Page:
Since the inception of the International Criminal Court more than a decade ago, only Africans have been brought to trial. That fact has led to frequent accusations of bias by the first permanent tribunal set up to prosecute the worst atrocities on earth — war crimes, genocide and crimes against...
The South African government’s decision to leave the International Criminal Court is “shameful” and effectively supports the genocide against people in Sudan, according to Abdul Wahid al-Nur of the Sudan Liberation Army (SLA). In a wide-ranging...Show More Summary
The International Criminal Court on Saturday asked South Africa and Burundi to reconsider their decisions to withdraw from the troubled institution that was set up to try the world's worst crimes. "Although withdrawing from a treatyShow More Summary
South Africa plans to quit the International Criminal Court which is accused of bias against African countries.
South Africa's decision to leave the International Criminal Court dominates front pages across the continent this morning. The opposition Democratic Alliance has described the move, validated by the cabinet but without a parliamentary debate or vote, as unconstitutional, irrational and procedurally flawed.
On Thursday, with no public announcement or consultation, South Africa informed the United Nations (U.N.) that it was withdrawing from the International Criminal Court (ICC), becoming the second nation in just a matter of days to do so. Show More Summary
The announcement comes days after Burundi became the first country to withdraw from the war crimes court. The nations accuse the ICC of targeting African countries and calling for regime change.
Also: There's been another death in the U.S. linked to Takata airbags; South Africa wants to leave the International Criminal Court; and church bells toll worldwide for Aleppo.
The International Criminal Court -- dealt a blow Friday with South Africa's decision to withdraw from the tribunal -- has launched nine investigations in eight African countries since its establishment in 2002. A 10th was opened in Georgia, the only country outside Africa. Show More Summary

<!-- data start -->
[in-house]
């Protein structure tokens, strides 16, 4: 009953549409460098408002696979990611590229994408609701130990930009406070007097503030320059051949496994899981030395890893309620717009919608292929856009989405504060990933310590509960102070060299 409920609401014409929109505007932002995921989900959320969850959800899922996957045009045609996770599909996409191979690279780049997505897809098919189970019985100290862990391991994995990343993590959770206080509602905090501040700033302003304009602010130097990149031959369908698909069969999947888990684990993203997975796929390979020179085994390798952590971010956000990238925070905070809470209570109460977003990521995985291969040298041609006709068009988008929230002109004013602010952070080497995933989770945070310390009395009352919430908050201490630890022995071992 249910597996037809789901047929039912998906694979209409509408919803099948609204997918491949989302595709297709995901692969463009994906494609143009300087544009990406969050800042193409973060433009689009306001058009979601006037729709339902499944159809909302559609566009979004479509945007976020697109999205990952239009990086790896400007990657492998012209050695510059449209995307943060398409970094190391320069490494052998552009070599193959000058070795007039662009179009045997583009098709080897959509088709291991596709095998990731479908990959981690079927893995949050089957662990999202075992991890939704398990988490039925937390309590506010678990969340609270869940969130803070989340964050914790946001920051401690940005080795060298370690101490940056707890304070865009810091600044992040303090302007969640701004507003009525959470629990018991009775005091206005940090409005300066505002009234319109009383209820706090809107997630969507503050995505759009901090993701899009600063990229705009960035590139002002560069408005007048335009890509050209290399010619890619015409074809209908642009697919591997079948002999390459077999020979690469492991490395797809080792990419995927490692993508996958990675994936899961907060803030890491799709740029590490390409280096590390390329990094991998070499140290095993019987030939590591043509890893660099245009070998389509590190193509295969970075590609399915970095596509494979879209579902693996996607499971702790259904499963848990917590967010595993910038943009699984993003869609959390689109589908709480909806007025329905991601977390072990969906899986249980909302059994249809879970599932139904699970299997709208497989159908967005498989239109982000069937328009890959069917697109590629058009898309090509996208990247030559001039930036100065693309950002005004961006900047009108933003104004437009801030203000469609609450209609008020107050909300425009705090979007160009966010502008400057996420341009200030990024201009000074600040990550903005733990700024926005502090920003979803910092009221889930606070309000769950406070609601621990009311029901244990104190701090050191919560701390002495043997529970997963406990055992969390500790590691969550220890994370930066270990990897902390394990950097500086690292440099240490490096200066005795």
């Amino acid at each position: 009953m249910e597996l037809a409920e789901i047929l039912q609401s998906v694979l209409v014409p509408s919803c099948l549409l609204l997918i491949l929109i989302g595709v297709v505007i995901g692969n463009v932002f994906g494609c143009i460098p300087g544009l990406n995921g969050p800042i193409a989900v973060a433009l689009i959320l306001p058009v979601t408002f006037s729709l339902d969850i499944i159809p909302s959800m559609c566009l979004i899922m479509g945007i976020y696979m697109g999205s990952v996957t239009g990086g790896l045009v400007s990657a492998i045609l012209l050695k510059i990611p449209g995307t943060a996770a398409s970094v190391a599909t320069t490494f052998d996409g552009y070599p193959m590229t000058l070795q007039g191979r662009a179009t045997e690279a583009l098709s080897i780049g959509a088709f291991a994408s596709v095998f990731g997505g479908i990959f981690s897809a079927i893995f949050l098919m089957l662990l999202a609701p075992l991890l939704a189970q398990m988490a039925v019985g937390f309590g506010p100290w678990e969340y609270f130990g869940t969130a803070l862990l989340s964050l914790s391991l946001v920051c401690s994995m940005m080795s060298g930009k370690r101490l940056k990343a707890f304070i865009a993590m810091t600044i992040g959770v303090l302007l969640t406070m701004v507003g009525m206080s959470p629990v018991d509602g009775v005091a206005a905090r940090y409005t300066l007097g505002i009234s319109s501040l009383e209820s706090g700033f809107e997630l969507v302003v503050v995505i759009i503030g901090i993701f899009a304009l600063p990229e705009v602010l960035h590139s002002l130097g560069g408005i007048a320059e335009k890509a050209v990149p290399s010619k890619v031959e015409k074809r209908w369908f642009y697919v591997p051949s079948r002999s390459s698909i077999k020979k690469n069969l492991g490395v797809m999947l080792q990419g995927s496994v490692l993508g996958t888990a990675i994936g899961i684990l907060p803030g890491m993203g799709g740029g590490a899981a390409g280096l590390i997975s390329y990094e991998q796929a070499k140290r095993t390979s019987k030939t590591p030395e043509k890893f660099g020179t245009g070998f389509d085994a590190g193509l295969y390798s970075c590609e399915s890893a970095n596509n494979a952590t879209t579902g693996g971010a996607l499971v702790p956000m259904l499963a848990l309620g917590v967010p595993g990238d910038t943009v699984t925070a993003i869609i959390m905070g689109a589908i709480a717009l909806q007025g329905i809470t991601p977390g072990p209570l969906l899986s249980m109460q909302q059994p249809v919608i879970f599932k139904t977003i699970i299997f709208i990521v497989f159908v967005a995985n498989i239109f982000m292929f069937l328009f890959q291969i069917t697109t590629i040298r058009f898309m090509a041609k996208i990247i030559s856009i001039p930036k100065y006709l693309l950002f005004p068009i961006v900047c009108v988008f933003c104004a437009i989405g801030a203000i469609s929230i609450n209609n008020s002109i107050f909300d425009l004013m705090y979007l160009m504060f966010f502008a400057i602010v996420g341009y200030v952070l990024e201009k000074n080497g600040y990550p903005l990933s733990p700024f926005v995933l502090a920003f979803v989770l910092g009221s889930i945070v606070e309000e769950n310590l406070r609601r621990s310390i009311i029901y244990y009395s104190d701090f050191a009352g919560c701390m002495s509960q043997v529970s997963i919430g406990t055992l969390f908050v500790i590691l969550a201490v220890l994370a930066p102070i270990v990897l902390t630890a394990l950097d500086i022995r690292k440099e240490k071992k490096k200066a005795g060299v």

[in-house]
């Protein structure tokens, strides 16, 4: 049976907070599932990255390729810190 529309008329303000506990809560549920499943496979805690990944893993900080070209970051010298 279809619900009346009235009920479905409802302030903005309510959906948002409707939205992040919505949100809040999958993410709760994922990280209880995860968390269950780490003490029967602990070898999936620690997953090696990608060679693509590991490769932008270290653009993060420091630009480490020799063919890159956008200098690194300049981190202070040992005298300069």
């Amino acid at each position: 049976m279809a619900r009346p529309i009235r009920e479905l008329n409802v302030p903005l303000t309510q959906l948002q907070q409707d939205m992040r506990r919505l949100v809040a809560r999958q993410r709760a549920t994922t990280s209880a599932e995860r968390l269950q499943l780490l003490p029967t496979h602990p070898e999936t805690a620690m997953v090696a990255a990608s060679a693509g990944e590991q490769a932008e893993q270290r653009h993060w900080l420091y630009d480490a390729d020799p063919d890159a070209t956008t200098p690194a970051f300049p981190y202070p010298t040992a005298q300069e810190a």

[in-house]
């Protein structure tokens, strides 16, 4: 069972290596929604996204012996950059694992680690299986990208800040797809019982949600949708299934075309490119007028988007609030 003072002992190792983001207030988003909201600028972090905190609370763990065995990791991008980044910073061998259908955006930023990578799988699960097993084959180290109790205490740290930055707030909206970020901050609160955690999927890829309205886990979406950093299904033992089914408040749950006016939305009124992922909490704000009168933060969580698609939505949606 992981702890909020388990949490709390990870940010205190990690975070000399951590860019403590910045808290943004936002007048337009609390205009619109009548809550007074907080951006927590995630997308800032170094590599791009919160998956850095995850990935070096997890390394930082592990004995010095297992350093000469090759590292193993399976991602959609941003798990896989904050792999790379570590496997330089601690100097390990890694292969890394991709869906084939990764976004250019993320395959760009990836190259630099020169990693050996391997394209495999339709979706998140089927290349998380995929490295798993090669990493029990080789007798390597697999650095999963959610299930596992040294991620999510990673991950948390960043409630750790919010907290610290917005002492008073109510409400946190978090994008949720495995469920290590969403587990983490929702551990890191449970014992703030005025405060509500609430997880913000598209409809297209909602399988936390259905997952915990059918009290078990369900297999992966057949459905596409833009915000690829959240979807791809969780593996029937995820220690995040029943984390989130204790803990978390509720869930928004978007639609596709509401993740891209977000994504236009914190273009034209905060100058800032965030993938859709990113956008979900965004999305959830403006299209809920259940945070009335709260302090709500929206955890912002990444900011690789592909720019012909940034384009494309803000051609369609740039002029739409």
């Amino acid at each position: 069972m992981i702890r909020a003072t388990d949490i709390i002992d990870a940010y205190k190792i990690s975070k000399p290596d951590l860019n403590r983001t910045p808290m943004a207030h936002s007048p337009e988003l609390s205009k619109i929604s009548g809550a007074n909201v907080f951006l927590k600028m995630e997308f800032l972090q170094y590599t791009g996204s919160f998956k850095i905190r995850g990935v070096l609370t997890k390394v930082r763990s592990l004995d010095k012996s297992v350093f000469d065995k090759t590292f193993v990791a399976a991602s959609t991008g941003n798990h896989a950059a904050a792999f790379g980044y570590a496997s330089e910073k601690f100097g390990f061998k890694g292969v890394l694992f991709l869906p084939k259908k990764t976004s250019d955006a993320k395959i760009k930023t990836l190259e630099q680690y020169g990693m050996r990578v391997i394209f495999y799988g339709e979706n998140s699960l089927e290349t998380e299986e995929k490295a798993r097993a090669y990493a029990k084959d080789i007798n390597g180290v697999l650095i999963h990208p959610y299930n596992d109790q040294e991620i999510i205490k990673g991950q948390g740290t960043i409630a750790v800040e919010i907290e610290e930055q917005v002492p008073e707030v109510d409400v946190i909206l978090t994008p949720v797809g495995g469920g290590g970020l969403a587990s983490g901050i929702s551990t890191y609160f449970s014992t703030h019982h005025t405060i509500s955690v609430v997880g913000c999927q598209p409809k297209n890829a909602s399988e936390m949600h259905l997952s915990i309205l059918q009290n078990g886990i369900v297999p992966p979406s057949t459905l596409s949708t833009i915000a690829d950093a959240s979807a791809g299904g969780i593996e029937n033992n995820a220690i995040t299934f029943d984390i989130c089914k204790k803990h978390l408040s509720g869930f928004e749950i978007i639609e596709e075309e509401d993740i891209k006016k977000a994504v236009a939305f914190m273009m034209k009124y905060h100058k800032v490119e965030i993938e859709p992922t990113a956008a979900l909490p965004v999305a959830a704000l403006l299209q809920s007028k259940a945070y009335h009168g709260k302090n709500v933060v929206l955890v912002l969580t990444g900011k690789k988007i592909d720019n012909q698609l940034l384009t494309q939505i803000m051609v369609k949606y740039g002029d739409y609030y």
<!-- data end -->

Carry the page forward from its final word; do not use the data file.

This week’s standout “WTF” was South Africa’s sudden withdrawal from the International Criminal Court. My thoughts, coauthored with Stephanie Schwartz: Is this the end of the International Criminal Court? Here’s the blurb:
Last week, Burundi’s parliament voted to leave the International Criminal Court. It seemed clear that an official withdrawal, which requires sending formal notice to the U.N. secretary general, was imminent. For many commentators, the...Show More Summary
South Africa is quitting the International Criminal Court (ICC), dealing a major blow to the troubled institution set up to try the world's worst crimes. Does the move, following Burundi's decision earlier this week, undermine the court's credibility?
South Africa is to withdraw from the International Criminal Court, potentially sparking a mass exodus of African states from the ICC. Maite Nkoana-Mashabane, the country’s foreign minister, sent a document Wednesday to the United Nations. Show More Summary
South Africa will withdraw from the Hague-based International Criminal Court (ICC), media reports in Johannesburg said Friday, sparking rapid criticism from rights bodies. A document confirming the withdrawal plan, signed by International...Show More Summary
Request to withdraw from International Criminal Court comes amid growing concerns that it tries mostly African leaders.
UNITED NATIONS (Reuters) - South Africa is withdrawing from the International Criminal Court, according to a document seen by Reuters on Thursday, a move which would take effect one year after it is formally received by United Nations Secretary-General Ban Ki-moon.
Sanctions should be imposed on Burundi’s government following a decision to remove the country from the International Criminal Court, according to an opposition group. The decision will make it difficult for the ICC to proceed with a preliminary investigation into alleged crimes committed since April 2015, says an international criminal justice expert.
Burundian President Pierre Nkurunziza took another step towards becoming a global outlier on Tuesday. The controversial leader signed a decree to quit the International Criminal Court (ICC), following a parliamentary vote to that effect earlier in October. Show More Summary
NAIROBI (Reuters) - Burundi's President Pierre Nkurunziza signed a decree on Tuesday for the country to quit the International Criminal Court, after parliament voted overwhelmingly last week to withdraw.